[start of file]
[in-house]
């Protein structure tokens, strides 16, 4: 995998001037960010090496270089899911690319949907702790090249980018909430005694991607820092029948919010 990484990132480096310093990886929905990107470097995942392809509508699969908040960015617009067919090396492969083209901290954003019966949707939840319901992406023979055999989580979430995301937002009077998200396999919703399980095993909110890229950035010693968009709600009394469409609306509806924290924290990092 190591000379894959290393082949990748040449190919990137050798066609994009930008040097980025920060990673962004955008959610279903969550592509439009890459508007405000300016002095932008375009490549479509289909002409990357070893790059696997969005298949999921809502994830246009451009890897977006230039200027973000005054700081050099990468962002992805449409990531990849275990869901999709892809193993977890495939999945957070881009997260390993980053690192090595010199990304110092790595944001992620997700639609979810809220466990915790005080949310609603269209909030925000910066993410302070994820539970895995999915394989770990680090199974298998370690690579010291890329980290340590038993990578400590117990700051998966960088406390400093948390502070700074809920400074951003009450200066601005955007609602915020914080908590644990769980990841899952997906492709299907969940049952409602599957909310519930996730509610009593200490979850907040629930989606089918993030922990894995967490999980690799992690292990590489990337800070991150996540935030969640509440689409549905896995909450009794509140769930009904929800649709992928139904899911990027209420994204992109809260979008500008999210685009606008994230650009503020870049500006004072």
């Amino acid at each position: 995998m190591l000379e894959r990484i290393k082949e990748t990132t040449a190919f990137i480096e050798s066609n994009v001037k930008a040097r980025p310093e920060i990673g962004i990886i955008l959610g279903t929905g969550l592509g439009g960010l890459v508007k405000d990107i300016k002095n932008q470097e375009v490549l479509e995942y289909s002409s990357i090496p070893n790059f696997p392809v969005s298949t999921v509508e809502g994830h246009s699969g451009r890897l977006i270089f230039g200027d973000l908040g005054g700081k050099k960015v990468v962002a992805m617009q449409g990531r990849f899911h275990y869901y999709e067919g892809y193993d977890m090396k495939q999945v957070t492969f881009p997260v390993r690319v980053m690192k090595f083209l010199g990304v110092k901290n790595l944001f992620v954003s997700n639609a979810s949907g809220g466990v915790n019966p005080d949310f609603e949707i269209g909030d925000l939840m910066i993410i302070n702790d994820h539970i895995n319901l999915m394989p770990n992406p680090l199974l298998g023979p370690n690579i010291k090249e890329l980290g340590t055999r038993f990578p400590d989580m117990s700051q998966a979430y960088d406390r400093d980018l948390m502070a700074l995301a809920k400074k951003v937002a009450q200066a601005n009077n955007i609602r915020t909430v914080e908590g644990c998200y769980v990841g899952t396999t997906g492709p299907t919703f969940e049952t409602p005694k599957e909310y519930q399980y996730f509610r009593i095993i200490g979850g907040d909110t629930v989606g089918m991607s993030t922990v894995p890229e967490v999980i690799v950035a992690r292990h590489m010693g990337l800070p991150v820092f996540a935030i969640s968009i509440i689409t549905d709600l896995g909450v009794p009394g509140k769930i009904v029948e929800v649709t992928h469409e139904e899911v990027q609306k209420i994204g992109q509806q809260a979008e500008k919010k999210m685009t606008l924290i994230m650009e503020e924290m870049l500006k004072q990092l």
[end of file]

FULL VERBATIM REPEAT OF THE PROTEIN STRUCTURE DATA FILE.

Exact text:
[in-house]
């Protein structure tokens, strides 16, 4: 995998001037960010090496270089899911690319949907702790090249980018909430005694991607820092029948919010 990484990132480096310093990886929905990107470097995942392809509508699969908040960015617009067919090396492969083209901290954003019966949707939840319901992406023979055999989580979430995301937002009077998200396999919703399980095993909110890229950035010693968009709600009394469409609306509806924290924290990092 190591000379894959290393082949990748040449190919990137050798066609994009930008040097980025920060990673962004955008959610279903969550592509439009890459508007405000300016002095932008375009490549479509289909002409990357070893790059696997969005298949999921809502994830246009451009890897977006230039200027973000005054700081050099990468962002992805449409990531990849275990869901999709892809193993977890495939999945957070881009997260390993980053690192090595010199990304110092790595944001992620997700639609979810809220466990915790005080949310609603269209909030925000910066993410302070994820539970895995999915394989770990680090199974298998370690690579010291890329980290340590038993990578400590117990700051998966960088406390400093948390502070700074809920400074951003009450200066601005955007609602915020914080908590644990769980990841899952997906492709299907969940049952409602599957909310519930996730509610009593200490979850907040629930989606089918993030922990894995967490999980690799992690292990590489990337800070991150996540935030969640509440689409549905896995909450009794509140769930009904929800649709992928139904899911990027209420994204992109809260979008500008999210685009606008994230650009503020870049500006004072």
């Amino acid at each position: 995998m190591l000379e894959r990484i290393k082949e990748t990132t040449a190919f990137i480096e050798s066609n994009v001037k930008a040097r980025p310093e920060i990673g962004i990886i955008l959610g279903t929905g969550l592509g439009g960010l890459v508007k405000d990107i300016k002095n932008q470097e375009v490549l479509e995942y289909s002409s990357i090496p070893n790059f696997p392809v969005s298949t999921v509508e809502g994830h246009s699969g451009r890897l977006i270089f230039g200027d973000l908040g005054g700081k050099k960015v990468v962002a992805m617009q449409g990531r990849f899911h275990y869901y999709e067919g892809y193993d977890m090396k495939q999945v957070t492969f881009p997260v390993r690319v980053m690192k090595f083209l010199g990304v110092k901290n790595l944001f992620v954003s997700n639609a979810s949907g809220g466990v915790n019966p005080d949310f609603e949707i269209g909030d925000l939840m910066i993410i302070n702790d994820h539970i895995n319901l999915m394989p770990n992406p680090l199974l298998g023979p370690n690579i010291k090249e890329l980290g340590t055999r038993f990578p400590d989580m117990s700051q998966a979430y960088d406390r400093d980018l948390m502070a700074l995301a809920k400074k951003v937002a009450q200066a601005n009077n955007i609602r915020t909430v914080e908590g644990c998200y769980v990841g899952t396999t997906g492709p299907t919703f969940e049952t409602p005694k599957e909310y519930q399980y996730f509610r009593i095993i200490g979850g907040d909110t629930v989606g089918m991607s993030t922990v894995p890229e967490v999980i690799v950035a992690r292990h590489m010693g990337l800070p991150v820092f996540a935030i969640s968009i509440i689409t549905d709600l896995g909450v009794p009394g509140k769930i009904v029948e929800v649709t992928h469409e139904e899911v990027q609306k209420i994204g992109q509806q809260a979008e500008k919010k999210m685009t606008l924290i994230m650009e503020e924290m870049l500006k004072q990092l």